ATF agents report finding a total of 57 weapons in the home of Lt. Gourdikian, Democratic state Sen. Anthony Portantino introduces legislation to name part of the 134 Freeway after President Barack Obama, Ozomatli headlines at South Pasadena’s Eclectic Music Festival, the Amgen Tour of California returns to Pasadena, disgraced former Sheriff Lee Baca is sentenced to three years in prison for his role in the county jail scandal, and the city settles out of court with a lady who claims her civil rights were violated by her brother — a veteran Pasadena police officer.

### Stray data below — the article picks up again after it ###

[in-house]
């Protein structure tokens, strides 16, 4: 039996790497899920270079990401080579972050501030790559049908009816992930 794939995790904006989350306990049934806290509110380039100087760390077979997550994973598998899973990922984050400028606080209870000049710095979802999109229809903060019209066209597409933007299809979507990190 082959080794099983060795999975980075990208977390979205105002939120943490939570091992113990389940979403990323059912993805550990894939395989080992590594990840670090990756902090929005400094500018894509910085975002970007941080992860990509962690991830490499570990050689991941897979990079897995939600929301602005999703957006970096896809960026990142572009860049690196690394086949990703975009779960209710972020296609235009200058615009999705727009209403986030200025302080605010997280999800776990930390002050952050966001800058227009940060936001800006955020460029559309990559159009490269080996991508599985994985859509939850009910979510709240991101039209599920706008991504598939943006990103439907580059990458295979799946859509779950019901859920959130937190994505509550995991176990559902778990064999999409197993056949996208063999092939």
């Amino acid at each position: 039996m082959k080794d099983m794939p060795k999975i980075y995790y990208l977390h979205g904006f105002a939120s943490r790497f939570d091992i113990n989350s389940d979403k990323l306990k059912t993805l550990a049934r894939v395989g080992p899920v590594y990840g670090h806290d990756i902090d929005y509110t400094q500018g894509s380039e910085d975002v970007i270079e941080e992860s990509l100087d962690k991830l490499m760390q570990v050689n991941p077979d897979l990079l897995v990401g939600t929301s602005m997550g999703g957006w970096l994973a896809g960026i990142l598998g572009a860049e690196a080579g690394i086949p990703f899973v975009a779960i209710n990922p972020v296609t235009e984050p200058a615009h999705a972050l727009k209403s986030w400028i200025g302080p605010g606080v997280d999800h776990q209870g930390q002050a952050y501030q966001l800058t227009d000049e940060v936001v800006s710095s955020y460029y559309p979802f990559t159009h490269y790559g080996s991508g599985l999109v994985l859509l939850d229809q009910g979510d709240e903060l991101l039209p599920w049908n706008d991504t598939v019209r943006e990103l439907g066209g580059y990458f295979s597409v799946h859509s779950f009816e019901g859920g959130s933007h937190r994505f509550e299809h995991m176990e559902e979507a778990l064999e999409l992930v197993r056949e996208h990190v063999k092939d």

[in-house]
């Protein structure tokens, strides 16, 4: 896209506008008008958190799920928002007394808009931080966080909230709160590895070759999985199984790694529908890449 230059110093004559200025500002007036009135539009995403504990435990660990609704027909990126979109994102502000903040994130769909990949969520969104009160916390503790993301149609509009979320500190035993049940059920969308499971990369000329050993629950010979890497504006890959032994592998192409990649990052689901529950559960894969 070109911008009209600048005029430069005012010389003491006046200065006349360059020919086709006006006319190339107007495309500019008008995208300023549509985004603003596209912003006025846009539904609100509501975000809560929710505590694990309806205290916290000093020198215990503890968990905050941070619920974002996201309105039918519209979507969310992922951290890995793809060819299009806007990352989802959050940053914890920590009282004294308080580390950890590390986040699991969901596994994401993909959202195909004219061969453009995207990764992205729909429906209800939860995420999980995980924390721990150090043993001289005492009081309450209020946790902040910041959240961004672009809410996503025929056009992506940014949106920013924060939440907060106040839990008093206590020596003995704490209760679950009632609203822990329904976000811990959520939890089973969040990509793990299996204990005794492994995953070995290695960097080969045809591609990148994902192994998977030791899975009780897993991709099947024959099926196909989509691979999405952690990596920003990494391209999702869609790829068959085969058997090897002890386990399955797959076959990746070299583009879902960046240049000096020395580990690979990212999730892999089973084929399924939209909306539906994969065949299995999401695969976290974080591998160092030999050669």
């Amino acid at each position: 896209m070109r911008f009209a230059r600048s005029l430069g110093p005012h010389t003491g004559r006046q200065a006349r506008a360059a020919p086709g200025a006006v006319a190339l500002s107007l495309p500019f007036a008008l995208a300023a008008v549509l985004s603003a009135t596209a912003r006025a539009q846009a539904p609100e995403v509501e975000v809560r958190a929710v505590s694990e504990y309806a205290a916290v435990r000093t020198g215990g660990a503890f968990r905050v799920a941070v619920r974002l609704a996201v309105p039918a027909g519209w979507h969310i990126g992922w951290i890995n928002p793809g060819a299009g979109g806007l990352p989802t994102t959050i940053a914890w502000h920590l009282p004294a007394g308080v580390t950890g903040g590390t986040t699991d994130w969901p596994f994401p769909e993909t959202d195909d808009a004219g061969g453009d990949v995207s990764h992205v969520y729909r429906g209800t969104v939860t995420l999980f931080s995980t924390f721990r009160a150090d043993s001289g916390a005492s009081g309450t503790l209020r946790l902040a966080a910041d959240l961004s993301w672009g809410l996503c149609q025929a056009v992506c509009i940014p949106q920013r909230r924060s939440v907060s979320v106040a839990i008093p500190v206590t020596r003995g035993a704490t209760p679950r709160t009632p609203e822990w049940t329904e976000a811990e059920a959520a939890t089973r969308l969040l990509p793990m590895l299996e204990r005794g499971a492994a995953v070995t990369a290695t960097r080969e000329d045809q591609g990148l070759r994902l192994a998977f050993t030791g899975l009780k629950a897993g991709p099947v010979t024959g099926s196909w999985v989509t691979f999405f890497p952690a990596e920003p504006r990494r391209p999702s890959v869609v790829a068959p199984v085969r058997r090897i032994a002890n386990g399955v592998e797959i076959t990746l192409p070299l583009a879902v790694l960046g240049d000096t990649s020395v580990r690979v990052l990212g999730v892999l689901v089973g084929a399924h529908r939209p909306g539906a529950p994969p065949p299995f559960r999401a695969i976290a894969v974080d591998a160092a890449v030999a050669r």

The Pasadena Weekly learns Lt. Gourdikian has been selling “off roster” weapons online, Trump’s budget plans do not include funds for an earthquake early warning system, Pasadena celebrates its 131st anniversary with a tribute to trains and transportation, protesters try in vain to keep hardcore Republican and Trump supporter Ted Nugent from taking the stage at The Rose, cops arrest eight men  in connection with January’s deadly shooting spree, the La Loma Bridge, the smaller sister of the Colorado Street Bridge, is renamed in honor of recently deceased former state Attorney General John Van de Kamp, and the Weekly learns that the cop under investigation by the ATF was investigated once before on a gun-related complaint. At the end of the month, Aramazd Andrsessian is arrested for murdering his 5-year-old son Aramazd “Pique” Andressian Jr., a crime to which he later confesses, a new minimum wage standard goes into effect, and Gary Tyler moves to Pasadena after his release from an Alabama prison after being wrongly convicted of murder and spending more than four decades behind bars.